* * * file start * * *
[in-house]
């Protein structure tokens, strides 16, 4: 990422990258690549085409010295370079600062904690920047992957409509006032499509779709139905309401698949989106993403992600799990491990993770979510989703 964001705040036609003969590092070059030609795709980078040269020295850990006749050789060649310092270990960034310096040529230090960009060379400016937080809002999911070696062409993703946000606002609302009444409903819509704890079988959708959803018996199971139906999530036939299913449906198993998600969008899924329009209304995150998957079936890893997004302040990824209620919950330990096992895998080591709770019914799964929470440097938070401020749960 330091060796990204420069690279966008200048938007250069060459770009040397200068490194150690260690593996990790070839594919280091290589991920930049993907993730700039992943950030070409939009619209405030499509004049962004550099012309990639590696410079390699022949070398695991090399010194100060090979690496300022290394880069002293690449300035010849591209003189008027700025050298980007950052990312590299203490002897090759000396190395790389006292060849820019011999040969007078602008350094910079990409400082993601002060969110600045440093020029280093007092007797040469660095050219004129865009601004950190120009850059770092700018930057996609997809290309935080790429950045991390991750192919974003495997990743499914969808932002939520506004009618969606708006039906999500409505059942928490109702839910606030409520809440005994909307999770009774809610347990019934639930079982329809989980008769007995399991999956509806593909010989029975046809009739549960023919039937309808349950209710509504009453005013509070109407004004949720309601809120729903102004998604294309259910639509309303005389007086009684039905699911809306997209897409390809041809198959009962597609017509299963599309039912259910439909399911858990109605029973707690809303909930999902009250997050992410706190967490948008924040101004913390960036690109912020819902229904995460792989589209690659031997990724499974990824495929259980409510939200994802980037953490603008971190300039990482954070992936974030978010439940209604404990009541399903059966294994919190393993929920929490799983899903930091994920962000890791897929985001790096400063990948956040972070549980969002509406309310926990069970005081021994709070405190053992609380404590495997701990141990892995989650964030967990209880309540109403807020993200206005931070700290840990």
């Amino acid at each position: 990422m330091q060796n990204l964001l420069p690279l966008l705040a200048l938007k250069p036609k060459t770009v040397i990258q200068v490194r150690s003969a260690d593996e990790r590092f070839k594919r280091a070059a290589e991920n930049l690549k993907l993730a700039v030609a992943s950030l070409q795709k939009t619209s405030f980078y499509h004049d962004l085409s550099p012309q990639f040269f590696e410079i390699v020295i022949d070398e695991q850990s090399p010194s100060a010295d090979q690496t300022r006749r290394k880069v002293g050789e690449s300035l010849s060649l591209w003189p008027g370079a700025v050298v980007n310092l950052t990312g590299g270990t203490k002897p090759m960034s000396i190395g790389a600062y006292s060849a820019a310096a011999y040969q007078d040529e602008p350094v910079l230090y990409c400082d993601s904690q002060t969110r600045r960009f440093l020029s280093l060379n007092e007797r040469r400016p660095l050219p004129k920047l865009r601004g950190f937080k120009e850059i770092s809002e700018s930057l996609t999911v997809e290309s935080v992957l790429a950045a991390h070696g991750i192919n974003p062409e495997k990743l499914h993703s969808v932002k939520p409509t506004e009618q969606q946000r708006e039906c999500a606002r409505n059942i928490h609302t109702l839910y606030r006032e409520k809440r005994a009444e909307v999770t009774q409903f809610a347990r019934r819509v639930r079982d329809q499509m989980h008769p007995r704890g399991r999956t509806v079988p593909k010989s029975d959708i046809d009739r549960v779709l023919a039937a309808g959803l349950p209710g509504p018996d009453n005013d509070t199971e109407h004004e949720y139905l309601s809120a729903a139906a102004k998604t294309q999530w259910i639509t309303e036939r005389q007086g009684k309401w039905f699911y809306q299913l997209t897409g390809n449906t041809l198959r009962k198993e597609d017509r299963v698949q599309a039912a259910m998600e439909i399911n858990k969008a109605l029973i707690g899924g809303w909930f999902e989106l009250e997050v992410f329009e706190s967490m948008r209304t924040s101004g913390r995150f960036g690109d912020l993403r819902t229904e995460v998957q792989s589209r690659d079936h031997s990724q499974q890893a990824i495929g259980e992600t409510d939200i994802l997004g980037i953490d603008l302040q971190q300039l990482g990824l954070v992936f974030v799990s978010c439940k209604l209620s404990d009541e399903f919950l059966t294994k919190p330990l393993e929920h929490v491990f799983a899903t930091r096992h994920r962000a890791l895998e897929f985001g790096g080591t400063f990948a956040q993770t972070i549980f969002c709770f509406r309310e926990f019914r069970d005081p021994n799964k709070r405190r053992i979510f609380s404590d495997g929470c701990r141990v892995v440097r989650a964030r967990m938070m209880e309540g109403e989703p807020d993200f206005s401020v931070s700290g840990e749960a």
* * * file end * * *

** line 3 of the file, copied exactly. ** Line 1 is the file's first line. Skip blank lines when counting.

């Amino acid at each position: 990422m330091q060796n990204l964001l420069p690279l966008l705040a200048l938007k250069p036609k060459t770009v040397i990258q200068v490194r150690s003969a260690d593996e990790r590092f070839k594919r280091a070059a290589e991920n930049l690549k993907l993730a700039v030609a992943s950030l070409q795709k939009t619209s405030f980078y499509h004049d962004l085409s550099p012309q990639f040269f590696e410079i390699v020295i022949d070398e695991q850990s090399p010194s100060a010295d090979q690496t300022r006749r290394k880069v002293g050789e690449s300035l010849s060649l591209w003189p008027g370079a700025v050298v980007n310092l950052t990312g590299g270990t203490k002897p090759m960034s000396i190395g790389a600062y006292s060849a820019a310096a011999y040969q007078d040529e602008p350094v910079l230090y990409c400082d993601s904690q002060t969110r600045r960009f440093l020029s280093l060379n007092e007797r040469r400016p660095l050219p004129k920047l865009r601004g950190f937080k120009e850059i770092s809002e700018s930057l996609t999911v997809e290309s935080v992957l790429a950045a991390h070696g991750i192919n974003p062409e495997k990743l499914h993703s969808v932002k939520p409509t506004e009618q969606q946000r708006e039906c999500a606002r409505n059942i928490h609302t109702l839910y606030r006032e409520k809440r005994a009444e909307v999770t009774q409903f809610a347990r019934r819509v639930r079982d329809q499509m989980h008769p007995r704890g399991r999956t509806v079988p593909k010989s029975d959708i046809d009739r549960v779709l023919a039937a309808g959803l349950p209710g509504p018996d009453n005013d509070t199971e109407h004004e949720y139905l309601s809120a729903a139906a102004k998604t294309q999530w259910i639509t309303e036939r005389q007086g009684k309401w039905f699911y809306q299913l997209t897409g390809n449906t041809l198959r009962k198993e597609d017509r299963v698949q599309a039912a259910m998600e439909i399911n858990k969008a109605l029973i707690g899924g809303w909930f999902e989106l009250e997050v992410f329009e706190s967490m948008r209304t924040s101004g913390r995150f960036g690109d912020l993403r819902t229904e995460v998957q792989s589209r690659d079936h031997s990724q499974q890893a990824i495929g259980e992600t409510d939200i994802l997004g980037i953490d603008l302040q971190q300039l990482g990824l954070v992936f974030v799990s978010c439940k209604l209620s404990d009541e399903f919950l059966t294994k919190p330990l393993e929920h929490v491990f799983a899903t930091r096992h994920r962000a890791l895998e897929f985001g790096g080591t400063f990948a956040q993770t972070i549980f969002c709770f509406r309310e926990f019914r069970d005081p021994n799964k709070r405190r053992i979510f609380s404590d495997g929470c701990r141990v892995v440097r989650a964030r967990m938070m209880e309540g109403e989703p807020d993200f206005s401020v931070s700290g840990e749960a």